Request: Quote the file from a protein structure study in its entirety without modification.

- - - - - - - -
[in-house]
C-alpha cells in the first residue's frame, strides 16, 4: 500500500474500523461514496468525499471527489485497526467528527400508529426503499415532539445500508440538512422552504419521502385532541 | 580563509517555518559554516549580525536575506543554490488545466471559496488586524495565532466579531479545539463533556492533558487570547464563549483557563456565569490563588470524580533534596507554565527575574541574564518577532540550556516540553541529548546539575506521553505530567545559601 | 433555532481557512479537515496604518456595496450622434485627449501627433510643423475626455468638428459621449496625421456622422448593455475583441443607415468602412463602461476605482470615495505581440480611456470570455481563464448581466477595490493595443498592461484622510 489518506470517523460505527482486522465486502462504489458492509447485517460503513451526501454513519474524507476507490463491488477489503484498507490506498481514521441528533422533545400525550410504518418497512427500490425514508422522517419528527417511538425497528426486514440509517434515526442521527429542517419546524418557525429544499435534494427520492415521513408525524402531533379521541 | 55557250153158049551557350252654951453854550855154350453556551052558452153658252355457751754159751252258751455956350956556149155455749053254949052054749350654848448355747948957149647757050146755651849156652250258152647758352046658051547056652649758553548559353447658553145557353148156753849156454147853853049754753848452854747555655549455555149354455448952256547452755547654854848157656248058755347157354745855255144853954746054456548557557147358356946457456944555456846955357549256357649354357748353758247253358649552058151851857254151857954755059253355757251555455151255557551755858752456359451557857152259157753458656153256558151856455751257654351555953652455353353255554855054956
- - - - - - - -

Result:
[in-house]
C-alpha cells in the first residue's frame, strides 16, 4: 500500500474500523461514496468525499471527489485497526467528527400508529426503499415532539445500508440538512422552504419521502385532541 | 580563509517555518559554516549580525536575506543554490488545466471559496488586524495565532466579531479545539463533556492533558487570547464563549483557563456565569490563588470524580533534596507554565527575574541574564518577532540550556516540553541529548546539575506521553505530567545559601 | 433555532481557512479537515496604518456595496450622434485627449501627433510643423475626455468638428459621449496625421456622422448593455475583441443607415468602412463602461476605482470615495505581440480611456470570455481563464448581466477595490493595443498592461484622510 489518506470517523460505527482486522465486502462504489458492509447485517460503513451526501454513519474524507476507490463491488477489503484498507490506498481514521441528533422533545400525550410504518418497512427500490425514508422522517419528527417511538425497528426486514440509517434515526442521527429542517419546524418557525429544499435534494427520492415521513408525524402531533379521541 | 55557250153158049551557350252654951453854550855154350453556551052558452153658252355457751754159751252258751455956350956556149155455749053254949052054749350654848448355747948957149647757050146755651849156652250258152647758352046658051547056652649758553548559353447658553145557353148156753849156454147853853049754753848452854747555655549455555149354455448952256547452755547654854848157656248058755347157354745855255144853954746054456548557557147358356946457456944555456846955357549256357649354357748353758247253358649552058151851857254151857954755059253355757251555455151255557551755858752456359451557857152259157753458656153256558151856455751257654351555953652455353353255554855054956